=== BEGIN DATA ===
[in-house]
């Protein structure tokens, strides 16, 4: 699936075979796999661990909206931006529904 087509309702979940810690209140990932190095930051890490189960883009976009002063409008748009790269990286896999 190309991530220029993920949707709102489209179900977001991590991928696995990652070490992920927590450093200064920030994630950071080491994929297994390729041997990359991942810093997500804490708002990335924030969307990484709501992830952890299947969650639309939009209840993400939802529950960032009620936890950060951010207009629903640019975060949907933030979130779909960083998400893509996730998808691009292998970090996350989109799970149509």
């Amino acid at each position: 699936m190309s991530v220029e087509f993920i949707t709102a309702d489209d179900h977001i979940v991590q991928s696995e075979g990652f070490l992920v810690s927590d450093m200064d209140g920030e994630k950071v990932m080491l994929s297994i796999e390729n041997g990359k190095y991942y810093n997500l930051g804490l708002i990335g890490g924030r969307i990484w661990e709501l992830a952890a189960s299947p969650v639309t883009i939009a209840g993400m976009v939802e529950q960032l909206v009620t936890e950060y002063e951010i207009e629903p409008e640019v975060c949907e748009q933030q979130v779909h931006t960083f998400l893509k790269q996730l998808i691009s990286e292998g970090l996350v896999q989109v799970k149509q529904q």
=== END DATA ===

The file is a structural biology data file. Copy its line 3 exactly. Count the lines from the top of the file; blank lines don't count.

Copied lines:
């Amino acid at each position: 699936m190309s991530v220029e087509f993920i949707t709102a309702d489209d179900h977001i979940v991590q991928s696995e075979g990652f070490l992920v810690s927590d450093m200064d209140g920030e994630k950071v990932m080491l994929s297994i796999e390729n041997g990359k190095y991942y810093n997500l930051g804490l708002i990335g890490g924030r969307i990484w661990e709501l992830a952890a189960s299947p969650v639309t883009i939009a209840g993400m976009v939802e529950q960032l909206v009620t936890e950060y002063e951010i207009e629903p409008e640019v975060c949907e748009q933030q979130v779909h931006t960083f998400l893509k790269q996730l998808i691009s990286e292998g970090l996350v896999q989109v799970k149509q529904q």